Mute swans breed in the British Isles, north central Europe and north central Asia. They winter as far south as North Africa, the Near East, and to northwest India and Korea. They have been successfully introduced in North America, where they are a widespread species and permanent residents in many areas. Although this bird can be tame, especially to those who feed it daily, it is aggressive in defence of its nest, and its size and impressive hissing make it a formidable adversary for animals as large as a fox. The male (cob) is also responsible for defending the cygnets while on the water, and will sometimes attack small watercraft, such as jet skis or canoes, that it feels are a threat to its young.
All Mute Swans in the UK (with the possible exception of those in Orkney and Shetland) are considered the property of the British monarch, except for flocks owned by the Vintners and Dyers Companies.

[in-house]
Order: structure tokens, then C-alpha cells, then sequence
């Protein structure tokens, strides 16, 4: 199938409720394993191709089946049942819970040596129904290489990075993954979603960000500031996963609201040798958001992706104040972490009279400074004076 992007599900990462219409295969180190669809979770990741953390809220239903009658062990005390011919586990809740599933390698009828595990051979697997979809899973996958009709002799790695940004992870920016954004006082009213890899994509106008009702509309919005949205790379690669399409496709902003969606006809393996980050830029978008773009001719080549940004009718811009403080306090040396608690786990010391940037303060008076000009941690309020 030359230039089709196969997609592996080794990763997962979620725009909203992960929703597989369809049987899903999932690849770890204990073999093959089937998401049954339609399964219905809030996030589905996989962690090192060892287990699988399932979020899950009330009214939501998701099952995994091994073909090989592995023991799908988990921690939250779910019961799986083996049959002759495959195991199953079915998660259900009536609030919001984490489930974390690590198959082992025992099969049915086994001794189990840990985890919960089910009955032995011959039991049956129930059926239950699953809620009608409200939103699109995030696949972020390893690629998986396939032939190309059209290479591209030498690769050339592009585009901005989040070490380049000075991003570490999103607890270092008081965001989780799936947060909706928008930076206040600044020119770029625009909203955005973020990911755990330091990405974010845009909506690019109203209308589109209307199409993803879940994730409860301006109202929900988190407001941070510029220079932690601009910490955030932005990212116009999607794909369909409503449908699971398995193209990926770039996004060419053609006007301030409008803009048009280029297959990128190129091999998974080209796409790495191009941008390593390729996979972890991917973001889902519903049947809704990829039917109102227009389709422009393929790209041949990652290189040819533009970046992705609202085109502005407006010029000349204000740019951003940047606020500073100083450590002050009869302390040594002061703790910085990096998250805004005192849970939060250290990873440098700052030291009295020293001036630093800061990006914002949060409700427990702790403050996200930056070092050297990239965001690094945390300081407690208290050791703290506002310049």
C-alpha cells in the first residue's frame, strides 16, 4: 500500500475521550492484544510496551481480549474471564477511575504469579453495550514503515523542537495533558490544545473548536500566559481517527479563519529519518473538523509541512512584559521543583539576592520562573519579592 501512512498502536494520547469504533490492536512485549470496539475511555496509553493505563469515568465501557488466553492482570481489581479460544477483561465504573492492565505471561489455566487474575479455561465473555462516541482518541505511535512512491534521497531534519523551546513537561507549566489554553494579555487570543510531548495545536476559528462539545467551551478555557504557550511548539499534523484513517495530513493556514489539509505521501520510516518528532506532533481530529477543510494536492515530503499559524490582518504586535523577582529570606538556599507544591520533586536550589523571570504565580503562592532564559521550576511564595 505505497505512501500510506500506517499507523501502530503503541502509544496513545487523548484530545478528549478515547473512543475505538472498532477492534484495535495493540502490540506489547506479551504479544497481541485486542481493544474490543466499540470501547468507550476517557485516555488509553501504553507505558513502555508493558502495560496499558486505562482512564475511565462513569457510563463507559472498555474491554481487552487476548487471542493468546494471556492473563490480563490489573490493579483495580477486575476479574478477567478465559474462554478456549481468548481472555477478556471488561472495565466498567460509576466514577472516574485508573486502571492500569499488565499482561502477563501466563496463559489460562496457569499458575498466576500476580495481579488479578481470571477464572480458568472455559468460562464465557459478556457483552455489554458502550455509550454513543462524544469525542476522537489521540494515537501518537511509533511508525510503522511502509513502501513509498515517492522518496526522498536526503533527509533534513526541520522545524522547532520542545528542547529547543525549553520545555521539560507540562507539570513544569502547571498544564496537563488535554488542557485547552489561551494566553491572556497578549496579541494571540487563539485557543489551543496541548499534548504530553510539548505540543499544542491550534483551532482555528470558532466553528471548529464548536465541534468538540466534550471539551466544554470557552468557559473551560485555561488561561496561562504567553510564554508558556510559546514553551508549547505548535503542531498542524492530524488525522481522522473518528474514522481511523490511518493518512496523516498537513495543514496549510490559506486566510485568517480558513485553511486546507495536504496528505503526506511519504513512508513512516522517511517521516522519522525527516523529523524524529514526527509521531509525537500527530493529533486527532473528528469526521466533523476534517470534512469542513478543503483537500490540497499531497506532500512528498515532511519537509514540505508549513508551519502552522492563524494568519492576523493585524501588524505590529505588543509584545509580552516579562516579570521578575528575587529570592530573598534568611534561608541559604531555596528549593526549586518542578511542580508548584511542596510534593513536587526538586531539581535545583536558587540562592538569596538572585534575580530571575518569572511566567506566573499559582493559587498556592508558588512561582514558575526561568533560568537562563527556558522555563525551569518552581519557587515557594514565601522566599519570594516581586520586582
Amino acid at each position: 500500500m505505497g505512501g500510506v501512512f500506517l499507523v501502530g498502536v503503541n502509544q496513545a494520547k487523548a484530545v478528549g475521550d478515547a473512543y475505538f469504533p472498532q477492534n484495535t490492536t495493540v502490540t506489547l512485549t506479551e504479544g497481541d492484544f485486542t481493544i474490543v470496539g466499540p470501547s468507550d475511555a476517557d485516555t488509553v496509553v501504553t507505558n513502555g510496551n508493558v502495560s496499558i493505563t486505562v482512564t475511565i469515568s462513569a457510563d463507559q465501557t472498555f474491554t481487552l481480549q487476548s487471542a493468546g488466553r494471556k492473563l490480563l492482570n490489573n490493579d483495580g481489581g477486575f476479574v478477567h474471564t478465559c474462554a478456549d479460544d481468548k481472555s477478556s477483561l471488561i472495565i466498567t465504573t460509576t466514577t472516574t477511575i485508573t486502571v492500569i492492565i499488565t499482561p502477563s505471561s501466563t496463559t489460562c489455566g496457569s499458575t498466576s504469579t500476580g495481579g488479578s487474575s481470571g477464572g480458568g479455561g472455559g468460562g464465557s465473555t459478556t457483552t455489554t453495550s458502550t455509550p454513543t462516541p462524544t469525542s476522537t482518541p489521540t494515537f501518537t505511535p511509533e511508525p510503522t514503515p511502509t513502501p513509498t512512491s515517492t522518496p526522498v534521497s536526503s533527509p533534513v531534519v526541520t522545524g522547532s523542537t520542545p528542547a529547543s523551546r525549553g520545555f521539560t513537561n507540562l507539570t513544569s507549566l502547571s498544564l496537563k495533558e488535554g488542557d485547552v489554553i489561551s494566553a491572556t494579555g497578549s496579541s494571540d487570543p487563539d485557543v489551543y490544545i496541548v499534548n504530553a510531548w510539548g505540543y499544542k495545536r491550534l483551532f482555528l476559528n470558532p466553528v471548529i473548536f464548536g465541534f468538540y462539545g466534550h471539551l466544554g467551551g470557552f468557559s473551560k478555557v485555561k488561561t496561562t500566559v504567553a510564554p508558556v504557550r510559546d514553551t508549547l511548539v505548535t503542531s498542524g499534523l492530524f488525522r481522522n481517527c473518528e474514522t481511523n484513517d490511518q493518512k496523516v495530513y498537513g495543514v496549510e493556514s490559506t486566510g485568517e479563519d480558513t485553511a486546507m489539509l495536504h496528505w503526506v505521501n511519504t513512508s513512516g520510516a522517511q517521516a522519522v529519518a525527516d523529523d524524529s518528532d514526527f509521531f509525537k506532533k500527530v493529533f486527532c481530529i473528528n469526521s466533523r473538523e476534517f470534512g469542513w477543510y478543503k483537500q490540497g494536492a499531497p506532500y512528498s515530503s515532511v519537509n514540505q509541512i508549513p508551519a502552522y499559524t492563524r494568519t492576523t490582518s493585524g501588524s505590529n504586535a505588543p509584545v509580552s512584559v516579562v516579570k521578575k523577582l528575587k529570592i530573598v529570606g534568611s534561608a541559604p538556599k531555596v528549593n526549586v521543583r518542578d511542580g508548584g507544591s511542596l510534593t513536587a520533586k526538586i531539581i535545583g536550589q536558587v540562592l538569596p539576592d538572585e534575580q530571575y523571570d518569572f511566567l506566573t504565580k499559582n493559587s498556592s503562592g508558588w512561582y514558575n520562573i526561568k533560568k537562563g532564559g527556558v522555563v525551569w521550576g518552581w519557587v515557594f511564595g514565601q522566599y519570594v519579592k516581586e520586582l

Flight feathers from the female swan (pen) were used as writing implements then known as pen quills and later as quill pens, until the quill was left out and only the word pen remained. So our present-day ballpoint pens, etc., take their name from the female swan!
The phrase swan song refers to this swan and to the legend that it is utterly silent until the last moment of its life, and then sings one achingly beautiful song just before dying. In reality, the Mute Swan is not completely silent, but has a kind of guttural warning call it will give when approached.
Socrates last words before being put to death in 399 BC were: You think I cannot see as far ahead as a swan. You know that when swans feel the approach of death they sing, and they sing sweeter and louder on the last days of their lives because they are going back to that God whom they serve. (Plato)
Olor means swan in Latin. Cygnus is the Latinized form of Greek kyknos, which also means swan.
Picture taken in Zaanse Schans, the Netherlands, in August 2005.
Life on Earth